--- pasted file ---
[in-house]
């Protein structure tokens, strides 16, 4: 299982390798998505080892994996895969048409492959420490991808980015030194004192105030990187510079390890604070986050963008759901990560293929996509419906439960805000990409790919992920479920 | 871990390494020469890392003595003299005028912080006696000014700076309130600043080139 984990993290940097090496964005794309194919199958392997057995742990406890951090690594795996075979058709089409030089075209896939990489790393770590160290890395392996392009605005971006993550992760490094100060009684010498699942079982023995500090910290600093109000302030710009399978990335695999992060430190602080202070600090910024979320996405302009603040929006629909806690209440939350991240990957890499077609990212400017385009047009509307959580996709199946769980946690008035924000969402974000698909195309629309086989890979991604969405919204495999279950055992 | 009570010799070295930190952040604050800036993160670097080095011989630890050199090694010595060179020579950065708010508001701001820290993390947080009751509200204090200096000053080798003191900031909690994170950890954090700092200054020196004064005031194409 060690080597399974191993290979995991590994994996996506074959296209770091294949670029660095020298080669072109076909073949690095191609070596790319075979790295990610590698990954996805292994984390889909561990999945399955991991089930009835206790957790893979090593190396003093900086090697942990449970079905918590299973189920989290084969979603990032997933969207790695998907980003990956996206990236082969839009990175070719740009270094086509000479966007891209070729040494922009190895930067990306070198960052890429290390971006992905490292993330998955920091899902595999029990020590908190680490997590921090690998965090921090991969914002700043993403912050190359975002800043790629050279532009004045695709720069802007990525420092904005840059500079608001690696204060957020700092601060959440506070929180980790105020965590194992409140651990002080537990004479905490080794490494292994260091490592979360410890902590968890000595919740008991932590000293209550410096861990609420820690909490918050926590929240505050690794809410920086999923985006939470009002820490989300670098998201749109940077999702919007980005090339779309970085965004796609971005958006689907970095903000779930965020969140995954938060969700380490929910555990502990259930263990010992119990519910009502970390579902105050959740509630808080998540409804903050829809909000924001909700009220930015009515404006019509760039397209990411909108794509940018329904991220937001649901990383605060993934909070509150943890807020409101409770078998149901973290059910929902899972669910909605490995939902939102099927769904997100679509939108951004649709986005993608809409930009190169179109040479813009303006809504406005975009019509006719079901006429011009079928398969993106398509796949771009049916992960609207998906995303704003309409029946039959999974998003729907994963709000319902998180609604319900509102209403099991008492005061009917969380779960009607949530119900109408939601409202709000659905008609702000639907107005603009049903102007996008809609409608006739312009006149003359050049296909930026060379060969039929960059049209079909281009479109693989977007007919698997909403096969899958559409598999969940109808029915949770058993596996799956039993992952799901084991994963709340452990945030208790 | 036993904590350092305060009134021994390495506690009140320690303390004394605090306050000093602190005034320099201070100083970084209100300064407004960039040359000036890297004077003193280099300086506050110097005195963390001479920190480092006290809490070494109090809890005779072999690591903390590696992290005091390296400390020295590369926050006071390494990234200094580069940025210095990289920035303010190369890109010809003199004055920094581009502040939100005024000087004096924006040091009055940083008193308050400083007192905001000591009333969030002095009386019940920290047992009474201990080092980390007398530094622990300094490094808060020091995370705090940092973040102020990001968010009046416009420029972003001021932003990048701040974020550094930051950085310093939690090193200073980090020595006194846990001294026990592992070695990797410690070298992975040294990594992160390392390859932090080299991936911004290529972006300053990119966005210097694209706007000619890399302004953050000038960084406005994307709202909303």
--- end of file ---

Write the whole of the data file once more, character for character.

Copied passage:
[in-house]
């Protein structure tokens, strides 16, 4: 299982390798998505080892994996895969048409492959420490991808980015030194004192105030990187510079390890604070986050963008759901990560293929996509419906439960805000990409790919992920479920 | 871990390494020469890392003595003299005028912080006696000014700076309130600043080139 984990993290940097090496964005794309194919199958392997057995742990406890951090690594795996075979058709089409030089075209896939990489790393770590160290890395392996392009605005971006993550992760490094100060009684010498699942079982023995500090910290600093109000302030710009399978990335695999992060430190602080202070600090910024979320996405302009603040929006629909806690209440939350991240990957890499077609990212400017385009047009509307959580996709199946769980946690008035924000969402974000698909195309629309086989890979991604969405919204495999279950055992 | 009570010799070295930190952040604050800036993160670097080095011989630890050199090694010595060179020579950065708010508001701001820290993390947080009751509200204090200096000053080798003191900031909690994170950890954090700092200054020196004064005031194409 060690080597399974191993290979995991590994994996996506074959296209770091294949670029660095020298080669072109076909073949690095191609070596790319075979790295990610590698990954996805292994984390889909561990999945399955991991089930009835206790957790893979090593190396003093900086090697942990449970079905918590299973189920989290084969979603990032997933969207790695998907980003990956996206990236082969839009990175070719740009270094086509000479966007891209070729040494922009190895930067990306070198960052890429290390971006992905490292993330998955920091899902595999029990020590908190680490997590921090690998965090921090991969914002700043993403912050190359975002800043790629050279532009004045695709720069802007990525420092904005840059500079608001690696204060957020700092601060959440506070929180980790105020965590194992409140651990002080537990004479905490080794490494292994260091490592979360410890902590968890000595919740008991932590000293209550410096861990609420820690909490918050926590929240505050690794809410920086999923985006939470009002820490989300670098998201749109940077999702919007980005090339779309970085965004796609971005958006689907970095903000779930965020969140995954938060969700380490929910555990502990259930263990010992119990519910009502970390579902105050959740509630808080998540409804903050829809909000924001909700009220930015009515404006019509760039397209990411909108794509940018329904991220937001649901990383605060993934909070509150943890807020409101409770078998149901973290059910929902899972669910909605490995939902939102099927769904997100679509939108951004649709986005993608809409930009190169179109040479813009303006809504406005975009019509006719079901006429011009079928398969993106398509796949771009049916992960609207998906995303704003309409029946039959999974998003729907994963709000319902998180609604319900509102209403099991008492005061009917969380779960009607949530119900109408939601409202709000659905008609702000639907107005603009049903102007996008809609409608006739312009006149003359050049296909930026060379060969039929960059049209079909281009479109693989977007007919698997909403096969899958559409598999969940109808029915949770058993596996799956039993992952799901084991994963709340452990945030208790 | 036993904590350092305060009134021994390495506690009140320690303390004394605090306050000093602190005034320099201070100083970084209100300064407004960039040359000036890297004077003193280099300086506050110097005195963390001479920190480092006290809490070494109090809890005779072999690591903390590696992290005091390296400390020295590369926050006071390494990234200094580069940025210095990289920035303010190369890109010809003199004055920094581009502040939100005024000087004096924006040091009055940083008193308050400083007192905001000591009333969030002095009386019940920290047992009474201990080092980390007398530094622990300094490094808060020091995370705090940092973040102020990001968010009046416009420029972003001021932003990048701040974020550094930051950085310093939690090193200073980090020595006194846990001294026990592992070695990797410690070298992975040294990594992160390392390859932090080299991936911004290529972006300053990119966005210097694209706007000619890399302004953050000038960084406005994307709202909303």